Recent blackouts in the U.S. and India should serve as a wake-up call to an increasingly networked world. Power outages are no longer a local problem. Mission-critical websites and data centers are increasingly likely to be located in blackout zones. Today, a local blackout can become a global business catastrophe.
That was one of the lessons learned on June 29, when a massive line of thunderstorms went derecho and plowed through the U.S. midwest and eastern seaboard. By the time the front's powerful straight-line winds reached Virginia, dozens of people were killed or injured and millions were left without power.
Also knocked out was the Amazon Web Service data center in Ashburn, Virginia, zapping hundreds of websites and quite a few popular online services, including Netflix, Pinterest and Heroku.
Just one month later came the widespread blackouts in India. On the first day, the power grid in the northern India states went down, affecting an estimated 400-500 million Indians. As though that weren't brutal enough, on the next day the eastern grid crashed as well, plunging another 100 to 150 million people into darkness.
U.S. & India: Different Issues, Similar Vulnerabilities
While the outcomes of events in the U.S. and India were similar, the causes were very different. Mother Nature was the primary cause of the U.S. blackouts, but she played only a supporting role in the Indian outages.
"The problem in India was mismatched supply and demand," explained Prasad Dhond, marketing manager for Texas Instruments Smart Grid technology.
The biggest challenges facing India are meter tampering and other forms of electricity theft, Dhond explained, "Theft is very rampant in India." That, coupled with a dry season that has reduced hydropower production, created a perfect opportunity for the grid failure.
The Failing Grid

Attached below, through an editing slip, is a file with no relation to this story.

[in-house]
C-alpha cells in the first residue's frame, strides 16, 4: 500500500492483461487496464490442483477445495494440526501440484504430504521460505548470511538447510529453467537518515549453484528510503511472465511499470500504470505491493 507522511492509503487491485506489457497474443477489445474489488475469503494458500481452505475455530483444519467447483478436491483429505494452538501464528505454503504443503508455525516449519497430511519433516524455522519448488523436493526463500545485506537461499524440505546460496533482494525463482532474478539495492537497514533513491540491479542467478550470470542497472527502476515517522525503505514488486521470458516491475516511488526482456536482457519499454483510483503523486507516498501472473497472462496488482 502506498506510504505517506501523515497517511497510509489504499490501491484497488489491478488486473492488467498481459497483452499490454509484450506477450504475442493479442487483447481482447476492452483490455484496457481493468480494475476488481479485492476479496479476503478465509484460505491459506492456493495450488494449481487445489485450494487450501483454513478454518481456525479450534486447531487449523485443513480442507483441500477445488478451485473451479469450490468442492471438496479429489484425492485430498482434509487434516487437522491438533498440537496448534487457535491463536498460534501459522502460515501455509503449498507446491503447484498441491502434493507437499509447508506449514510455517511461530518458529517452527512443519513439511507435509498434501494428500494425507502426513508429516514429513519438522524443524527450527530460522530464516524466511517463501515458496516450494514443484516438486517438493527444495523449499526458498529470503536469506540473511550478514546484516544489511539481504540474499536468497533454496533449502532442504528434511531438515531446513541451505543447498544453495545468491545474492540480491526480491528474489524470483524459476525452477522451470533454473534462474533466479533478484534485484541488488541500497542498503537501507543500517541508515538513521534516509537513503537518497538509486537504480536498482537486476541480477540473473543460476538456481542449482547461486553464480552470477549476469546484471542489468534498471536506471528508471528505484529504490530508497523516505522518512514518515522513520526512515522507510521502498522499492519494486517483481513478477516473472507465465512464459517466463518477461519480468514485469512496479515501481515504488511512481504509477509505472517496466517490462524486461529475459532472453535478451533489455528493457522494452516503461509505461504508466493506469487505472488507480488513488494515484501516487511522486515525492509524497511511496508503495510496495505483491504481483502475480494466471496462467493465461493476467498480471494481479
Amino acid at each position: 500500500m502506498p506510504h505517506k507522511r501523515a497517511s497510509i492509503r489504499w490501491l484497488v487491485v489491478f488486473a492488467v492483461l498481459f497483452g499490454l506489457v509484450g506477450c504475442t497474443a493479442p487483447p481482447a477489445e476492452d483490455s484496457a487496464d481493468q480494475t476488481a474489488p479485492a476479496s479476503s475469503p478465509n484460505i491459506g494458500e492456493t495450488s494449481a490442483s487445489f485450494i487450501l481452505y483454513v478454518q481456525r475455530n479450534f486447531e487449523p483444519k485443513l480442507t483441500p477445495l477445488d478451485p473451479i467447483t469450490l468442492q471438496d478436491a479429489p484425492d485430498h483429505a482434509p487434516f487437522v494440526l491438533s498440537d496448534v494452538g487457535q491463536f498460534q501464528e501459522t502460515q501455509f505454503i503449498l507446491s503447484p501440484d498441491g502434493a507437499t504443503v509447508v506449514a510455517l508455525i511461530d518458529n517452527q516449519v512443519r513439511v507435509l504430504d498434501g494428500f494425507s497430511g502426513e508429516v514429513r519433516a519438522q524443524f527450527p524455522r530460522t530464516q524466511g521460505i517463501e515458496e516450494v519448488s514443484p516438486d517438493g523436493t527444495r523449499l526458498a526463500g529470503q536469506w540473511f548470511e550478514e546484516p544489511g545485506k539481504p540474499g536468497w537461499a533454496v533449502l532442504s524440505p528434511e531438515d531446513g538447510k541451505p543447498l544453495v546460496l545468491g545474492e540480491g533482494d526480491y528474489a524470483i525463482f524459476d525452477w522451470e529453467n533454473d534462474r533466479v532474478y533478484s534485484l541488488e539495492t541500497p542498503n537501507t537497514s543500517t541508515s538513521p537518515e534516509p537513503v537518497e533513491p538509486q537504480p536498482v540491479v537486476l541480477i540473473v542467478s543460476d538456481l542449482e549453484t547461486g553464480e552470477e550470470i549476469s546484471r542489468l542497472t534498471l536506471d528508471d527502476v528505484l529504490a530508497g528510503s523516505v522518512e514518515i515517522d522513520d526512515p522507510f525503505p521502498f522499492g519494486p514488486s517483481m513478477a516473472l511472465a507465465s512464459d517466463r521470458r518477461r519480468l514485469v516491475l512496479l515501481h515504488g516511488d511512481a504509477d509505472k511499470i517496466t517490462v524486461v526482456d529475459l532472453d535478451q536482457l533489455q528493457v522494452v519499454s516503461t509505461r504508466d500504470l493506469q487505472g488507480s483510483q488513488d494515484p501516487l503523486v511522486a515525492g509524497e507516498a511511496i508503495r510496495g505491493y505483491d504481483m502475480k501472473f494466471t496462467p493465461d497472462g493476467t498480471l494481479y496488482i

The issues are different in the U.S., where supply is abundant and cheap enough that incidents of power theft are very low. In the U.S., the problem is high demand, high supply, and an infrastructure that was built to handle a smaller load.
According to the American Society of Civil Engineers (ASCE), the U.S. needs to invest $107 billion in the power infrastructure between now and 2020 just to keep up with demand - a sizable $13.4 billion per year. Only 11 percent of that investment would go into generating more power; every penny of the rest would go to transmission and distribution.
"Without new investment, service interruptions and capacity bottlenecks will contribute to more frequent and unpredictable service interruptions that impose direct costs to businesses and households," the ASCE said in a press statement last spring. "Those consequences will cost households $6 billion in 2012, $71 billion in total by 2020 and $354 billion in total by 2040. Businesses will pay $10 billion in 2012, $126 billion in 2020 and $641 billion by 2040 in avoidable costs."
Even as U.S. utilities wrestle with infrastructure investment, private companies are contributing their own solutions.
Getting Smart About Power
Texas Instruments (TI) is in the business of making semiconductors, but it's also building a market in energy management systems. These systems scale in complexity, depending on the infrastructure they're serving. In India, for instance, the first stage might be to deploy tamper-resistant meters that would set off an alarm is a meter cover were removed or if the load balance between the live and neutral wire were way off.
In other nations, Prasad Dhond explained, sensors on the grid could give better warnings of problems on the system, and even help introduce better substation automation for utilities. This would scale up to smart meters that would handle what Dhond describes as demand-side management.
This is the kind of technology that consumers would see in their homes. Power indicators tied to appliances or stand-alone, in-home displays that would help power customers see their consumption rates and proactively manage their consumption.
"There are lots of smart meters in use in Texas and California," Dhond said, though the real-time reporting is not quite there yet. In Texas, the meters report back consumption 6 to 8 times a day, and the results are reported on a public Web site. The data are about 24 hours behind, but it's enough for customers to start identifying their useage patterns.
The need to manage demand could be critical, Dhond emphasized, because the U.S. is increasingly shifting its attention to electricity for energy. Electric cars are on the rise, but Dhond says a concentration of electric cars charging in a neighborhood might be a huge stress on the local grid.
The biggest challenge for power management is awareness. Right now, there's not a perceived problem.
"Electricity prices are reasonable here in the U.S.," Dhond said. "If they go up, interest in power management will go up."
Hopefully the next wake-up call will be a mild one, and not a full-blown disaster.
Image Courtesy of Shutterstock